[Feature] Rohingya refugees hesitant to return to Rakhine state

By Bak Se-hwan

Bangladesh, overburdened, urges refugees to go back to Myanmar ahead of monsoon season

  • Published : May 9, 2018 - 15:04
  • Updated : May 9, 2018 - 15:04

COX’S BAZAR, Bangladesh -- Fatema Begum, 18, vividly remembers one September morning last year when she was awakened by the sound of intense gunfire. Begum was in bed at her home in the coastal village of Inn Din, in the northern Rakhine state of Myanmar, when military vehicles moved in and troops began to surround the town. The sun rose and the military randomly fired at the houses.

“They don’t care if someone gets shot. They used rocket launchers to take down houses. My family quickly got out of our house when we saw smoke and fire and heard gunfire from many directions. We saw soldiers shooting people who were running away, or entering houses to see if there was anyone,” Begum told The Korea Herald.

Women with children were the most victimized of all because they were not able to quickly escape and were caught, according to Begum. “Then the military dragged them to an empty house and raped them brutally. They took one of my neighbors that way.”

A few days after hiding among the trees with little food or water, Begum’s family returned to their home. They saw decaying corpses in their backyard. They realized all human rights would be denied to them and they would continue to be discriminated against at their own home. The survivors decided to cross the Naf River in a boat to Shah Porir Dwip, Bangladesh, Begum said.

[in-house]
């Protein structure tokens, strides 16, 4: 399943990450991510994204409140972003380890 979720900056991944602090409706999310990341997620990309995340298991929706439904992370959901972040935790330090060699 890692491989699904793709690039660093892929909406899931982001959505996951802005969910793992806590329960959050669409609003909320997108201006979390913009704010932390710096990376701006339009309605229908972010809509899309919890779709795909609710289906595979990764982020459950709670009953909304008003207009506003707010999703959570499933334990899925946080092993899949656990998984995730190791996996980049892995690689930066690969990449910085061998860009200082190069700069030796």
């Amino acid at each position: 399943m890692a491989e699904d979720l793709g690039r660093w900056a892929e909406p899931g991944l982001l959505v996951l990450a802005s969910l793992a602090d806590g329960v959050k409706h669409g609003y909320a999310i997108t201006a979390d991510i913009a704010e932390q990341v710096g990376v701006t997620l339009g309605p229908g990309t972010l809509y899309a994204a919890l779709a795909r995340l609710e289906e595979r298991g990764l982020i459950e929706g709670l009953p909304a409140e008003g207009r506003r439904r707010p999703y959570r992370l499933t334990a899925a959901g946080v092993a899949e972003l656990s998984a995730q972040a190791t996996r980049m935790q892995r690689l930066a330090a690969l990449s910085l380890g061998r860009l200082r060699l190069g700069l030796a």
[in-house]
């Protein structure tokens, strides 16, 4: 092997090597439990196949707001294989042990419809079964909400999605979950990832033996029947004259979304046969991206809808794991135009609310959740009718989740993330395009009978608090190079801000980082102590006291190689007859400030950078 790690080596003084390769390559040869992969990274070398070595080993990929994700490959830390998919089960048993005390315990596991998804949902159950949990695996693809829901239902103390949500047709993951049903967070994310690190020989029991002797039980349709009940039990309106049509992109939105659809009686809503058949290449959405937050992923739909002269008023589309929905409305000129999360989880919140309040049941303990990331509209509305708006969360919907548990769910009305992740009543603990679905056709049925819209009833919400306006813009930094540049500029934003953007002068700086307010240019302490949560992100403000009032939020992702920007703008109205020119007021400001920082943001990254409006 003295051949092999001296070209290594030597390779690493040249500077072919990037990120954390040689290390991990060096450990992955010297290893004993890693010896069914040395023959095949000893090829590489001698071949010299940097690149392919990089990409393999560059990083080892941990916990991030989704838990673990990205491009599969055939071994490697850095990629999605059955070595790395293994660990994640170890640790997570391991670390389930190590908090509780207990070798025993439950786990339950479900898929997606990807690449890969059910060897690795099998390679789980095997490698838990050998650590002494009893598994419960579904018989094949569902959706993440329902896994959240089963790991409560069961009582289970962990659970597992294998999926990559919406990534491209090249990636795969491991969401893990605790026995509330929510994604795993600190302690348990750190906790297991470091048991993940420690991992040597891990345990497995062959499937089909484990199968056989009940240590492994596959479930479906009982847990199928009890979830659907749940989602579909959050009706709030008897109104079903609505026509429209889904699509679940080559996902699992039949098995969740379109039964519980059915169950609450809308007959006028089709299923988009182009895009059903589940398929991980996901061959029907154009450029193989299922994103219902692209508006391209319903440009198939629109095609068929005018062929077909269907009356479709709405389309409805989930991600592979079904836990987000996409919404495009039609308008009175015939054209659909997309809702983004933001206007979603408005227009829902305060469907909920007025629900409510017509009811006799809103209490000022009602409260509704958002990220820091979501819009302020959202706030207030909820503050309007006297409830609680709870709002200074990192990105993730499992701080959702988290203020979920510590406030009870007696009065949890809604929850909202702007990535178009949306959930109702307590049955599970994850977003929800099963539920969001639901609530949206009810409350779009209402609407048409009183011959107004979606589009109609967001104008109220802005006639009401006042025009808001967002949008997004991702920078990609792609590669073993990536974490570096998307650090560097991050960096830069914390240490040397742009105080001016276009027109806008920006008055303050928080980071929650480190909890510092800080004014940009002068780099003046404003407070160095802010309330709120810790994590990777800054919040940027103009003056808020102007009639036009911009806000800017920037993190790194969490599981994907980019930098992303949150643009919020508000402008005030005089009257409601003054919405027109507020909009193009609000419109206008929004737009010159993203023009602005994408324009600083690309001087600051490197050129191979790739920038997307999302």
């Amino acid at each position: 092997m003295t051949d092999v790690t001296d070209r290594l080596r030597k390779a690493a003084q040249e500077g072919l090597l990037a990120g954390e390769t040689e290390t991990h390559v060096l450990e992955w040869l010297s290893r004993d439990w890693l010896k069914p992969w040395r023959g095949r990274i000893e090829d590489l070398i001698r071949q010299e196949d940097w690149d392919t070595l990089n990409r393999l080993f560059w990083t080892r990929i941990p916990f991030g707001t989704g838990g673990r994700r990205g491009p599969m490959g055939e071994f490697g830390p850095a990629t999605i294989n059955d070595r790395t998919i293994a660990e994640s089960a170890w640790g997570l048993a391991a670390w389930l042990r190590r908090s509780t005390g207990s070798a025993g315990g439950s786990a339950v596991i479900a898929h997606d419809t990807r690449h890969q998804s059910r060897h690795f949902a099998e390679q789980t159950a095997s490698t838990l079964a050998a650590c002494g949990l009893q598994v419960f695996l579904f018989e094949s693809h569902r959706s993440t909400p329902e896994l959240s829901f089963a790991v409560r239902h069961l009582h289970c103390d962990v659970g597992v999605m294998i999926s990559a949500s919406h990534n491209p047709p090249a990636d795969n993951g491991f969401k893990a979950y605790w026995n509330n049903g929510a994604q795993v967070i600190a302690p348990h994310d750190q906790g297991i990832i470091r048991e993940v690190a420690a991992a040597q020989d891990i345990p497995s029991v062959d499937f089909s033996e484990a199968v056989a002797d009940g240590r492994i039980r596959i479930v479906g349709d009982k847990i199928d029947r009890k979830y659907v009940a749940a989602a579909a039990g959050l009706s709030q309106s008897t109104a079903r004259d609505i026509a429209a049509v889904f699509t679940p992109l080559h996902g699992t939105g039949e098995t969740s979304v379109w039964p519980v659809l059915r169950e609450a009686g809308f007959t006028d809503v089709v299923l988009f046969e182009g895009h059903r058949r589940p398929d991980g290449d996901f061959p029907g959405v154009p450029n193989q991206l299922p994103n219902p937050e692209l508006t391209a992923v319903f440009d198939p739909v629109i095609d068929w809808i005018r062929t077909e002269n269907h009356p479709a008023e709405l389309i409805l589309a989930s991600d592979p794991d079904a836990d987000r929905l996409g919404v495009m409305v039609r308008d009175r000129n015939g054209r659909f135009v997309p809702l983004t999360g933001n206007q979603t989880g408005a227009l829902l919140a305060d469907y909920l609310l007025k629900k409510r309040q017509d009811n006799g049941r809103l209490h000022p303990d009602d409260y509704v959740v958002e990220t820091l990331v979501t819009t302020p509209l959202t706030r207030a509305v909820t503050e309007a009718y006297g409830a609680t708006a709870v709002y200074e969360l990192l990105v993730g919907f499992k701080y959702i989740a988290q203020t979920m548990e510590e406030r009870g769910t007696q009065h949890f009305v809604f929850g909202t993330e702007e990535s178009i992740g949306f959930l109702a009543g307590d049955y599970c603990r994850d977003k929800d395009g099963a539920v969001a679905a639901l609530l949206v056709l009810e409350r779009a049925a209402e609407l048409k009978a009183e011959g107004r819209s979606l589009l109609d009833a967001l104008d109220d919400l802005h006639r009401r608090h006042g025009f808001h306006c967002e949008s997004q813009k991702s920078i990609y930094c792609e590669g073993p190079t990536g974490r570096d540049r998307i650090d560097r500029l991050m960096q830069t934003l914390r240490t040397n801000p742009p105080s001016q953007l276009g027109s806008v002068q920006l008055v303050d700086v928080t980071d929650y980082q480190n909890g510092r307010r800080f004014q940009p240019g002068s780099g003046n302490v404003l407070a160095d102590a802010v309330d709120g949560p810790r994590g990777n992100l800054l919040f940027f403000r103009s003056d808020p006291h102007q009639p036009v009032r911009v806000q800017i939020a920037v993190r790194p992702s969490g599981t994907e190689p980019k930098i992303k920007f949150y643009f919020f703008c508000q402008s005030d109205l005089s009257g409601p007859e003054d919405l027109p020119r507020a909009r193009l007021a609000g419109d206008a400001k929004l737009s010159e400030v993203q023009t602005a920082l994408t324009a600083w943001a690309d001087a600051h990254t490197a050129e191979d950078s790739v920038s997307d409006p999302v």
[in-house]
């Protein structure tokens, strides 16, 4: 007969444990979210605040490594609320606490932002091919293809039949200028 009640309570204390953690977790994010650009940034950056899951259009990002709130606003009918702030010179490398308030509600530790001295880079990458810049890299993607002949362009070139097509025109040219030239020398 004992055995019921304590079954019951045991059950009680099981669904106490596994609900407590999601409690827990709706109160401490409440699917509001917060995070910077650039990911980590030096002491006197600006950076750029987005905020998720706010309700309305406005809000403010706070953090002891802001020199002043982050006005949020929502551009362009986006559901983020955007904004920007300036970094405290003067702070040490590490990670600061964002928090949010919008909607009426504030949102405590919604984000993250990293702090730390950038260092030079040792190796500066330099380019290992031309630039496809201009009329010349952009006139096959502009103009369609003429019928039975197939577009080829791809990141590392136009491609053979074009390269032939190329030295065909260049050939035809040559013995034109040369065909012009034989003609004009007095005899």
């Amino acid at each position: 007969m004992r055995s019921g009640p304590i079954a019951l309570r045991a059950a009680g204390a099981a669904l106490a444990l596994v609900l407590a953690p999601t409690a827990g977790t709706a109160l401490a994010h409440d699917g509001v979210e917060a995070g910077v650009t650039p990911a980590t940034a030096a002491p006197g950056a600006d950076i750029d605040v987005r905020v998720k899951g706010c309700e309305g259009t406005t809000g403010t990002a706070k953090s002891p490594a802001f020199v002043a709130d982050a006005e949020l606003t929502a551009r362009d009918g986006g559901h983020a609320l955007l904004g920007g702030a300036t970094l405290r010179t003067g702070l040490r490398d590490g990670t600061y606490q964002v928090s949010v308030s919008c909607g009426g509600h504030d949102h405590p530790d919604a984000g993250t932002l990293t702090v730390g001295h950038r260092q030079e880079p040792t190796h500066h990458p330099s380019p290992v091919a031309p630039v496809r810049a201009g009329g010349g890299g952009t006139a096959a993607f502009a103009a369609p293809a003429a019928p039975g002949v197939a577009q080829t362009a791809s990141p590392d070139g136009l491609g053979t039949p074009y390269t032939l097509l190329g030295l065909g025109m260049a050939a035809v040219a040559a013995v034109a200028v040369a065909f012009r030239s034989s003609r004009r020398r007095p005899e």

She and her family belong to one of the most persecuted ethnic groups in the world today -- the Rohingya. 

Children pose at a temporary refugee camp set up at Cox’s Bazar on the southeastern coast of Bangladesh, on April 16. Bak Se-hwan/The Korea Herald

That morning, 10 Rohingya Muslim men were massacred by Myanmar soldiers in what Rakhine State claims was part of lawful “clearance operations” that only targeted militants. More than 10,000 deaths have been reported as the result of Myanmar’s military campaign since Aug. 25, 2017, according to Doctors Without Borders.

Families from Inn Din, a once tight-knit village burned to the ground on that September day, are now scattered across the world’s largest refugee camp, located in Bangladesh. Nearly 700,000 Rohingya Muslims live in the temporary camp in Cox’s Bazar located on Bangladesh’s southeastern coast, crammed into crowded shelters made of polythene or tarpaulin sheets. 

Bak Se-hwan/The Korea Herald

Rajuma Khatun, 23, lost his brother during the perilous travel to Bangladesh.

“It was 23rd of September when we started walking the western Maungdaw of Myanmar to cross the river, and it was a rainy day. It was me, my brother, Md Shofi and my parents. It took us 14 days to reach Maungdaw, avoiding being caught by the military. Those 14 days were the most dangerous days of my life. We ran out of food after three days and rest of the days we starved. On the way, my brother was lost and until now we haven‘t found him,” Khatun said.

Both Khatun and Begum fear going back home.

Haunted by their memories and stories of the mass killings and gang rape, the two said they don’t want to suffer another loss of their loved ones. The Rohingya people must be guaranteed human rights, and without these guarantees, it is not possible for them to go back, they say.